Like Clockwork
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Fifty-nine times I am told to write, “My behavior aggravates everyone around me,” on the green chalkboard after class. This task is manageable, but swallowing pride is not something I do without a fuss, so when Mrs. Williamson leaves the room to go clean paint brushes and smile at Mr. Brown, I substitute "aggravates" for other words – I am a top-notch speller – my behavior acknowledges, agrees with, and appeals to everyone around me.

Fifty-nine represents every second it took me to get back in my seat after Mrs. W. told me to spit or swallow. “No gum-chewing in fourth grade.” That’s a rule Mrs. W. said the first day smiling. She always smiled, just like a ventriloquist’s dummy, even when her temper seethed. After I told Grandma the rule, I noticed a piece of Dentyne at the bottom of my brown lunch bag; like clockwork, a little pink slice of spice was my reward after my liverwurst sandwich. I’d chew the gum upon leaving the lunchroom until I was face-to-face with Mrs. W.’s seething smile, then swallow and mimic her grin. The next morning when I’d see threads of pink laced through my feces, I knew my body was functioning at its full potential. I’m what Grandma calls regular. This is a good thing, she says. Lots of people take medication to assist them with this task – my behavior assists everyone around me.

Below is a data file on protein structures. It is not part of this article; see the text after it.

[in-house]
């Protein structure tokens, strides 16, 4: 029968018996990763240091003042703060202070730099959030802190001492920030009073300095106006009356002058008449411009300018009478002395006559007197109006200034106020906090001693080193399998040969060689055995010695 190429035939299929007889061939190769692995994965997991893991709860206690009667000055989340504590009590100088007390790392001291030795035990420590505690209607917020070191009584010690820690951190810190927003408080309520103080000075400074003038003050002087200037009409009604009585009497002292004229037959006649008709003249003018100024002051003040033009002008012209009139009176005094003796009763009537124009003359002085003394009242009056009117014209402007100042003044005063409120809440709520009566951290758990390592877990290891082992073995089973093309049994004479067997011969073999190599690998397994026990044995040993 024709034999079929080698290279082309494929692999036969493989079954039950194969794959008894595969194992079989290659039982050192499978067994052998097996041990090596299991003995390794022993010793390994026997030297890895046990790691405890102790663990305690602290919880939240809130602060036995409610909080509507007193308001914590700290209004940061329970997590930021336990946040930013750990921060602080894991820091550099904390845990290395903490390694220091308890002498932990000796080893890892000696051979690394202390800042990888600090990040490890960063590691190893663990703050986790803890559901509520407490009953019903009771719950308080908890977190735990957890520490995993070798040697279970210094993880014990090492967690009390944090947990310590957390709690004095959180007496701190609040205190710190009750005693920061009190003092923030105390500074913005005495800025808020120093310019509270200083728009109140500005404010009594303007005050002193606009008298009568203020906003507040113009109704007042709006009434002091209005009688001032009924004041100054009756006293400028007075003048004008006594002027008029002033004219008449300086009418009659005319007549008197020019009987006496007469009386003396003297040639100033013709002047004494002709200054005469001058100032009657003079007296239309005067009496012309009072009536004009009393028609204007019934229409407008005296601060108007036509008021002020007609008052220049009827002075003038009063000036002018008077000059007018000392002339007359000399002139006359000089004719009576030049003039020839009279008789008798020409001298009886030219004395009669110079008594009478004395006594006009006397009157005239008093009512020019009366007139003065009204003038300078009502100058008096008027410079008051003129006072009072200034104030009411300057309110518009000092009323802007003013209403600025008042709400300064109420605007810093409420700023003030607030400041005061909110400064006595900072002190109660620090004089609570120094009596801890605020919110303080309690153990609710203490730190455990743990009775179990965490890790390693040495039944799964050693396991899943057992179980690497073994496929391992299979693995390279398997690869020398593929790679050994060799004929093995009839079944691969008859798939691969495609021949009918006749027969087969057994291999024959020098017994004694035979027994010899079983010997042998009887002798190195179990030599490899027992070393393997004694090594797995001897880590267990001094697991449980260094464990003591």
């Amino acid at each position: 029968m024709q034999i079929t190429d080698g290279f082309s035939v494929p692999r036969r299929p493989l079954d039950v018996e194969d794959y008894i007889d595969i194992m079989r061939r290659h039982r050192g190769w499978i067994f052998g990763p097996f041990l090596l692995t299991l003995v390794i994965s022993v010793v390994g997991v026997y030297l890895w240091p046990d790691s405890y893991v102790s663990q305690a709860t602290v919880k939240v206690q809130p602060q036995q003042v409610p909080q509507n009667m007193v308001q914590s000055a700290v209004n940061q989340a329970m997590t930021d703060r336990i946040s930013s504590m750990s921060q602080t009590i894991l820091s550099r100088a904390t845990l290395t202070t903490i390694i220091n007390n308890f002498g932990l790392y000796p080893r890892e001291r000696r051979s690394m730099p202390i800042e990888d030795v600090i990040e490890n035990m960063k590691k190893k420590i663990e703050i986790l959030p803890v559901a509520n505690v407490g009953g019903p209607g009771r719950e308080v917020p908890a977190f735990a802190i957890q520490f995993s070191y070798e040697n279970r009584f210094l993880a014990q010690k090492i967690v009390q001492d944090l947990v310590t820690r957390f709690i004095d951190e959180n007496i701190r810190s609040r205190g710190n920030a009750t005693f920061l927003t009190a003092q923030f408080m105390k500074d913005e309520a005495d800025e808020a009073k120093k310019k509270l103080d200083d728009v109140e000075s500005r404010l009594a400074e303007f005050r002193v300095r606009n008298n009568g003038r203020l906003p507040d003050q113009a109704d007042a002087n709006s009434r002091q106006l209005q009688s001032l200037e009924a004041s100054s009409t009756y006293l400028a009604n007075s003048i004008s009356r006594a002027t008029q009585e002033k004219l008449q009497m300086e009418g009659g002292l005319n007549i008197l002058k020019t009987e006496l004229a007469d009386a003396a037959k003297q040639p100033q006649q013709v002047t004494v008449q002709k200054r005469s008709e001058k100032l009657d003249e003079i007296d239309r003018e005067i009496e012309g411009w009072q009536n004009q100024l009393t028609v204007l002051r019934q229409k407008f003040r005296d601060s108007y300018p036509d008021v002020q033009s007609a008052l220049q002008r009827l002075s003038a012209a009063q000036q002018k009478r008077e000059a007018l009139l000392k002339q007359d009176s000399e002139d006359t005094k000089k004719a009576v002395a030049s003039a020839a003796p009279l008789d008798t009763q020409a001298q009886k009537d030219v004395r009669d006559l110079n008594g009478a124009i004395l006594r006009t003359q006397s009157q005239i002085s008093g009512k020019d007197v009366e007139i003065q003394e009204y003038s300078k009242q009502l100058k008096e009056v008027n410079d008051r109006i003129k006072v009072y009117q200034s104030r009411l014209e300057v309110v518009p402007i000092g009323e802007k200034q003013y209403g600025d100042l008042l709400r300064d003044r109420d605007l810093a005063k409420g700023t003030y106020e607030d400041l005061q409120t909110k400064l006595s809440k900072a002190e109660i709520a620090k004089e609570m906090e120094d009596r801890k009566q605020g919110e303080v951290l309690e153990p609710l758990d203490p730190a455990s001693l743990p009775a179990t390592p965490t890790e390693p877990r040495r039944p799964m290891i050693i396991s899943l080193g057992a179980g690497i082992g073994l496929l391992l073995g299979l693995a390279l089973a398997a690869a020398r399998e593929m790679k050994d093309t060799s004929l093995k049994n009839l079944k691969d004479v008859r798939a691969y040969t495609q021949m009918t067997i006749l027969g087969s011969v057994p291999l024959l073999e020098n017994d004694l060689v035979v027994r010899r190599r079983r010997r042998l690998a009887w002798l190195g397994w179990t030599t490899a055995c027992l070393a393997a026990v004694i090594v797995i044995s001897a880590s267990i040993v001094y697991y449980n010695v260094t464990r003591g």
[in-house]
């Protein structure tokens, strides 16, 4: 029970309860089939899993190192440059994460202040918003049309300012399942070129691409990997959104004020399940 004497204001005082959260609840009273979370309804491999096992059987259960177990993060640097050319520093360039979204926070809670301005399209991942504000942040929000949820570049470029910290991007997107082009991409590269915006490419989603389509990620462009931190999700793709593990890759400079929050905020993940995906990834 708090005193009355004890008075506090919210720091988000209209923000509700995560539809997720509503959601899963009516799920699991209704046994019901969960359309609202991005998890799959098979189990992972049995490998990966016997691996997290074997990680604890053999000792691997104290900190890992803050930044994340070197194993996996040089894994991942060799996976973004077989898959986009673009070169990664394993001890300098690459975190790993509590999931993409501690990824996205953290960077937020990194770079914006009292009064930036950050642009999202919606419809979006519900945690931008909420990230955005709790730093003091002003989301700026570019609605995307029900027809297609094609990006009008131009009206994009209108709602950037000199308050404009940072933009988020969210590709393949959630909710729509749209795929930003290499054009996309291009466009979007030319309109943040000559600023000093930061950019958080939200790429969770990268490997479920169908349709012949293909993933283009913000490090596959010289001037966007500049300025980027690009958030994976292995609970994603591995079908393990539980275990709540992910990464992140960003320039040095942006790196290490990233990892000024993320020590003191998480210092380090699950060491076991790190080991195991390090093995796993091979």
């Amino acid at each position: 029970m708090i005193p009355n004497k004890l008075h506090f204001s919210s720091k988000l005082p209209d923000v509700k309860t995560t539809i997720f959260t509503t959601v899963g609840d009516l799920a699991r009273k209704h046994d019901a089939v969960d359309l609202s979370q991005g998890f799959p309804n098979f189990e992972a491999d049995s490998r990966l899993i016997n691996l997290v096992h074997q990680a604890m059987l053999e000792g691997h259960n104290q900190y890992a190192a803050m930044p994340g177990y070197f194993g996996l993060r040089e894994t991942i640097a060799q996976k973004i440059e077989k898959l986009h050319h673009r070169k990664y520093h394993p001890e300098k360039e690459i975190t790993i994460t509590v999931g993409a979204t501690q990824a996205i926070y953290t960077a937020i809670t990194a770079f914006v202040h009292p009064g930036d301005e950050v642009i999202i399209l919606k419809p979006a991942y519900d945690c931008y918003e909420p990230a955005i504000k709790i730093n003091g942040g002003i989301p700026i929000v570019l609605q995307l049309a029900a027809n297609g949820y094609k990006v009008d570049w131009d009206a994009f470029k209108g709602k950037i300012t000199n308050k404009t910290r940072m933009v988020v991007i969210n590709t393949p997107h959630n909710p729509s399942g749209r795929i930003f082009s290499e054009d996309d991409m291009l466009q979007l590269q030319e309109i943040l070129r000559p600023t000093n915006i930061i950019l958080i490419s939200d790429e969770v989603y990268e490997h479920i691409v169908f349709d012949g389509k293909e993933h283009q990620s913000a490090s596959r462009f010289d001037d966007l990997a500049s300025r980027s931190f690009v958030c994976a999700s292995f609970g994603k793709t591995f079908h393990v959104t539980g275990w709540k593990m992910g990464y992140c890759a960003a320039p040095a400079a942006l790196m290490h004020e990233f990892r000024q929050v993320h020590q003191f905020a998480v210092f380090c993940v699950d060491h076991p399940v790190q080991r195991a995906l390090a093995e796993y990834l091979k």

I think Mrs. Williamson is fifty-nine years old, and she might need some regularity in her life. When she comes back into the room after flirting with Mr. Brown (she’s way too old to be flirting), she looks at my handwriting on the board, thirty-three lines into completion, and with the eraser goes to town, pushing me aside.

“Just who do you think you are, Mary Jane Charltan?” she says, emphasizing each syllable of my name with the stroke of the eraser. Within seconds, less than fifty-nine, she erases all of my sentences. Mrs. W. tells me to get my homework and go home. When Mrs. W. turns to put the paintbrushes in the coffee can, I hide the eraser under my sweatshirt and walk back to my desk. Funny thing, I can still faintly read my sentences the further away from the board I stand. My behavior acknowledges everyone around me, I read. “I am my grandma’s pride and joy,” I say as I leave the room.

I head home, but on the way I stop at Blackie’s Bar on the corner of our street. Grandma is sitting in the back booth playing seven Bingo cards. She has seven bottles lined up next to her ashtray with seven butts. “There’s my pride and joy,” she says to me as I slide in next to her. “Gotta be quiet now. Grandma’s almost got a winner.” I tuck my head under her arm and listen for her steady beat. I feel regular and right. For that moment in time, all that defined aggravation is erased, and I smile.

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